In this respect, Rasouli was decided just like one of the most famous medical futility cases in the United States, In re Baby K. There, the U.S. Court of Appeals for the Fourth Circuit recognized that treating an anencephalic infant was probably outside the prevailing standard of care. Nevertheless, the court held that the hospital had a legal duty to treat the baby whenever it arrived at the hospital in respiratory distress. The federal EMTALA statute categorically requires hospitals to stabilize the emergency medical condition of any patient who arrives on hospital property.
The court famously held: “It is beyond the limits of our judicial function to address the moral or ethical propriety of providing emergency stabilizing medical treatment to anencephalic infants. We are bound to interpret federal statutes in accordance with their plain language and any expressed congressional intent.” Like the Fourth Circuit, the Supreme Court of Canada determined that it was similarly constrained by the applicable statute. It was bound by the language of the Ontario Health Care Consent Act.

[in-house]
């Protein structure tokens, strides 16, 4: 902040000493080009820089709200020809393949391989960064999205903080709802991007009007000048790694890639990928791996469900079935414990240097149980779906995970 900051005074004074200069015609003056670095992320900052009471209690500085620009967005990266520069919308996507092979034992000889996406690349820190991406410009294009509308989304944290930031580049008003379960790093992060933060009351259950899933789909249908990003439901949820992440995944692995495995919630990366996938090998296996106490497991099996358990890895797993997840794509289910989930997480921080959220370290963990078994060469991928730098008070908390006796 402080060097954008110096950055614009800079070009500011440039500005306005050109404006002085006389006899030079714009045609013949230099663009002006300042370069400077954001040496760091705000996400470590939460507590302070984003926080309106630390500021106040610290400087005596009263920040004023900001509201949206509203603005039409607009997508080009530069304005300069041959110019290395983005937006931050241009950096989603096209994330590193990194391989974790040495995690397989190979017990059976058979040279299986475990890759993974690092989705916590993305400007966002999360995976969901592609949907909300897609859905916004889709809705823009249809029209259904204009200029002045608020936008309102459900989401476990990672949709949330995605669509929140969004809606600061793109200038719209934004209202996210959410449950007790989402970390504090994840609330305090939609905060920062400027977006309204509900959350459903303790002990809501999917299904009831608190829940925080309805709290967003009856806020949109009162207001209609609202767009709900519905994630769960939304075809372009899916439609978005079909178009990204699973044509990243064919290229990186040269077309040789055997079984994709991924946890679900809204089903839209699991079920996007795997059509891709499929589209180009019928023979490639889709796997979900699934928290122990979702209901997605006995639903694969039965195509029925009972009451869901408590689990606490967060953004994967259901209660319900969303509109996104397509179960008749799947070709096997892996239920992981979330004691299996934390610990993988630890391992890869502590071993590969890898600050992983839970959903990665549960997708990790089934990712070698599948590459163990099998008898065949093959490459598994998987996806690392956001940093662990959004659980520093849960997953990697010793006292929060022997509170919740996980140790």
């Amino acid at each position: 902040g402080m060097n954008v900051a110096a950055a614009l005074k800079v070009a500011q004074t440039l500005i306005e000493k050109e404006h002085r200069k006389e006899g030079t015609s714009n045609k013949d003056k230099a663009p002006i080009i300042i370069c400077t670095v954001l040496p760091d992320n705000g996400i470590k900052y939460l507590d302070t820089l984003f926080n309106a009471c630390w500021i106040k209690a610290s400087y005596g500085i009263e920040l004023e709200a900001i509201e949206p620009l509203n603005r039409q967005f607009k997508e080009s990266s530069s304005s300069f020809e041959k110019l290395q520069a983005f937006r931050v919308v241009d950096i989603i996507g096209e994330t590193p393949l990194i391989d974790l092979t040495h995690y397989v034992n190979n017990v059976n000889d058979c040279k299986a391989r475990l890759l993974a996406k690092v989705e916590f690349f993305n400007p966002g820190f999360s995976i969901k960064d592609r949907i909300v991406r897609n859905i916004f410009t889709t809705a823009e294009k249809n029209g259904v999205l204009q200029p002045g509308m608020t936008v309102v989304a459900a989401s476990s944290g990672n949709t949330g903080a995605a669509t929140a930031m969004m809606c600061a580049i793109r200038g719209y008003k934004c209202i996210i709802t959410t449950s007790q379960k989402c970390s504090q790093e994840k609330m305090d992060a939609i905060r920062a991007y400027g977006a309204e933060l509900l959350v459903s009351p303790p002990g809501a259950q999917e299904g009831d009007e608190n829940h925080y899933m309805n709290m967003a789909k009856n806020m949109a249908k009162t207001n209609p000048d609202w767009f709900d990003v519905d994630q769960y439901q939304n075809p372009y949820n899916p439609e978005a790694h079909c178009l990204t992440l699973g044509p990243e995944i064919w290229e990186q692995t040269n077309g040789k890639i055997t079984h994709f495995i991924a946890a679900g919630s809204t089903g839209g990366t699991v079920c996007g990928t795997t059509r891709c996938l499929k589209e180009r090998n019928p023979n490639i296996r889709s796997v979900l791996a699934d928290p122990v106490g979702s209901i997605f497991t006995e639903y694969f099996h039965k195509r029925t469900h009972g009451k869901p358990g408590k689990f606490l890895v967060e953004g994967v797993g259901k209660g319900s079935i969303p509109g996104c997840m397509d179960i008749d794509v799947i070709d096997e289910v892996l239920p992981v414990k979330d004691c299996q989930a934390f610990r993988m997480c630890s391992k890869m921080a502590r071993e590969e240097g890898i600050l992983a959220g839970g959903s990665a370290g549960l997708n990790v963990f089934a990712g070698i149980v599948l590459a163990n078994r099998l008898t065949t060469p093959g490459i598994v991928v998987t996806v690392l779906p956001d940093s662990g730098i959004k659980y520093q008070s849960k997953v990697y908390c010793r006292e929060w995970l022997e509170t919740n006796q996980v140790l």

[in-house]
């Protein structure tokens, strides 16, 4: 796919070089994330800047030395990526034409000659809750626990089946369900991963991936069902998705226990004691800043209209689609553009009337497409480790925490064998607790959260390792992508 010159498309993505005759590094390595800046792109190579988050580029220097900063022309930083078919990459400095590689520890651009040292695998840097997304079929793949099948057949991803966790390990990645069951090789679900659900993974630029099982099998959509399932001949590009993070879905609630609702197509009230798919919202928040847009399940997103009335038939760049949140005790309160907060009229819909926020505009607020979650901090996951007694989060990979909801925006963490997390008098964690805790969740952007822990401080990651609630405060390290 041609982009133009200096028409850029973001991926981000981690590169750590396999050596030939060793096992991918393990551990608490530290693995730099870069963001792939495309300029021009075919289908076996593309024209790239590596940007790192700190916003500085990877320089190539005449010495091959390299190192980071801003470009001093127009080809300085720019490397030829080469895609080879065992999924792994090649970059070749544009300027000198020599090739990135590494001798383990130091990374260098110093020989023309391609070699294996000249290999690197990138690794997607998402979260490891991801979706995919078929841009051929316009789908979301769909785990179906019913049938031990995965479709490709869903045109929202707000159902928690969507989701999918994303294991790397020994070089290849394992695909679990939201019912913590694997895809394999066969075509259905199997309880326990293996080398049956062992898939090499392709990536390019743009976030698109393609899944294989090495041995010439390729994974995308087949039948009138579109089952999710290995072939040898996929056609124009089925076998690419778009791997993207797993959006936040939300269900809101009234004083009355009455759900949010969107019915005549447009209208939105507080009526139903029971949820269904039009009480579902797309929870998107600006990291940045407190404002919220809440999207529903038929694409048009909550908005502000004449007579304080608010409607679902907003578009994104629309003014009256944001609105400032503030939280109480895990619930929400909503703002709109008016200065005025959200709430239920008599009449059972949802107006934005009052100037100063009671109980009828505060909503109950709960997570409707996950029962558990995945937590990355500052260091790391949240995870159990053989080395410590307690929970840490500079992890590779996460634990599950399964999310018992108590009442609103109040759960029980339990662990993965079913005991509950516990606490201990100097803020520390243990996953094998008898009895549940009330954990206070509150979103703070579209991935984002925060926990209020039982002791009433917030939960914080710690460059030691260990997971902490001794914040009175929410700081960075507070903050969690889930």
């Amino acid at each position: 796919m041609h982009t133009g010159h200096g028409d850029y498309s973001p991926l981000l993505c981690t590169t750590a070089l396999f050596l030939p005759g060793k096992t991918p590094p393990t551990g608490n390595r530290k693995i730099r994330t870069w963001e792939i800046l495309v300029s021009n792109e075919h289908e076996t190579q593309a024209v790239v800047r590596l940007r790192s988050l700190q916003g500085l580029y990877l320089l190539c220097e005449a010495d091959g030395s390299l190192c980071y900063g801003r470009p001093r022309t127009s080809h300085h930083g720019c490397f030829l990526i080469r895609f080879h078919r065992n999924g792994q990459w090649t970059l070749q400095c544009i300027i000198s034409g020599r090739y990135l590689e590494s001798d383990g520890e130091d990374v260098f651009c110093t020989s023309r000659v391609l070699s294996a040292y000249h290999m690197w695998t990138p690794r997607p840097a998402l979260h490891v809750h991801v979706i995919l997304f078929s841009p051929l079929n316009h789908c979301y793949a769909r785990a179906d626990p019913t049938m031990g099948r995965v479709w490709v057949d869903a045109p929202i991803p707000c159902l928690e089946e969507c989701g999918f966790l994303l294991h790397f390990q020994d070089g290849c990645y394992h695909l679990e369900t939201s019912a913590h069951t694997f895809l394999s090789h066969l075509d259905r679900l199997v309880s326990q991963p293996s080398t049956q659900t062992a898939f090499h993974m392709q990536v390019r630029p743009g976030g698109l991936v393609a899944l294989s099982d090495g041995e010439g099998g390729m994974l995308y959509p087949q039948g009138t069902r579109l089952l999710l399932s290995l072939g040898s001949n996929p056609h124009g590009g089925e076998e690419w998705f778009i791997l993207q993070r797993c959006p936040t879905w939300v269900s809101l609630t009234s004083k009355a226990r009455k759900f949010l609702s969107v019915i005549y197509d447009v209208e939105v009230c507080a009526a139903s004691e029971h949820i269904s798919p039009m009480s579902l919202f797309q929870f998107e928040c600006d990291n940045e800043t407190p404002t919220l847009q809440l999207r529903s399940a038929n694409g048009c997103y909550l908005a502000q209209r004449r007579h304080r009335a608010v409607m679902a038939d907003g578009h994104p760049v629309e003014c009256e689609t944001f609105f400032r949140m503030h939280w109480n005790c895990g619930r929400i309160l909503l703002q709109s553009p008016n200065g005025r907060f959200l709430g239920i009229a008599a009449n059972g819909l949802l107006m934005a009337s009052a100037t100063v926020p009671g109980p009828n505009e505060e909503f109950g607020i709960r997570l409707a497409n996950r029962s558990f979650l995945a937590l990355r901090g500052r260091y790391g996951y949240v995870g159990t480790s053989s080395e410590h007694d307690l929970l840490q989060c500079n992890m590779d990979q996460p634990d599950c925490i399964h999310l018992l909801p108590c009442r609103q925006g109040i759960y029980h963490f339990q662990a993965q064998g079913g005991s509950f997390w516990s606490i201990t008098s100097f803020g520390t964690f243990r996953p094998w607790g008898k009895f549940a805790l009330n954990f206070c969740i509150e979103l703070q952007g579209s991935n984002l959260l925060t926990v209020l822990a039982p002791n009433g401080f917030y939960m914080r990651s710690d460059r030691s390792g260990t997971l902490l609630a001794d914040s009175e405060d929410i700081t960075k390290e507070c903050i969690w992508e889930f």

Limitations of the Consent & Capacity Board
The Supreme Court of Canada determined that it must defer to the treatment and consent rules designed by the Legislative Assembly of Ontario. But it did not find that as repugnant a result, as the Fourth Circuit did, in In re Baby K. Indeed, the Supreme Court of Canada praised the Consent and Capacity Board. And such praise is well-deserved. The tribunal has proven to be an appropriate and effective mechanism for resolving medical futility disputes. Only five percent of these conflicts are intractable and cannot be resolved collaboratively at the hospital. As I have written (here and here and here), surrogate replacement can resolve most of this five percent.
But as at least the dissenting Rasouli justices recognized, the Consent & Capacity Board cannot resolve all of the five percent. In cases like Rasouli, for example, where the family asks for continued treatment because of the patient’s very own religion, it is extremely unlikely that there is a statutory basis to replace the substitute decision maker. Nevertheless, in Ontario, as in New York, Idaho, Oklahoma, Minnesota (for some types of surrogates), and other “red light” states, surrogate replacement is the only available dispute resolution mechanism for intractable medical futility disputes.
Absence of a Red Light Is Not a Green Light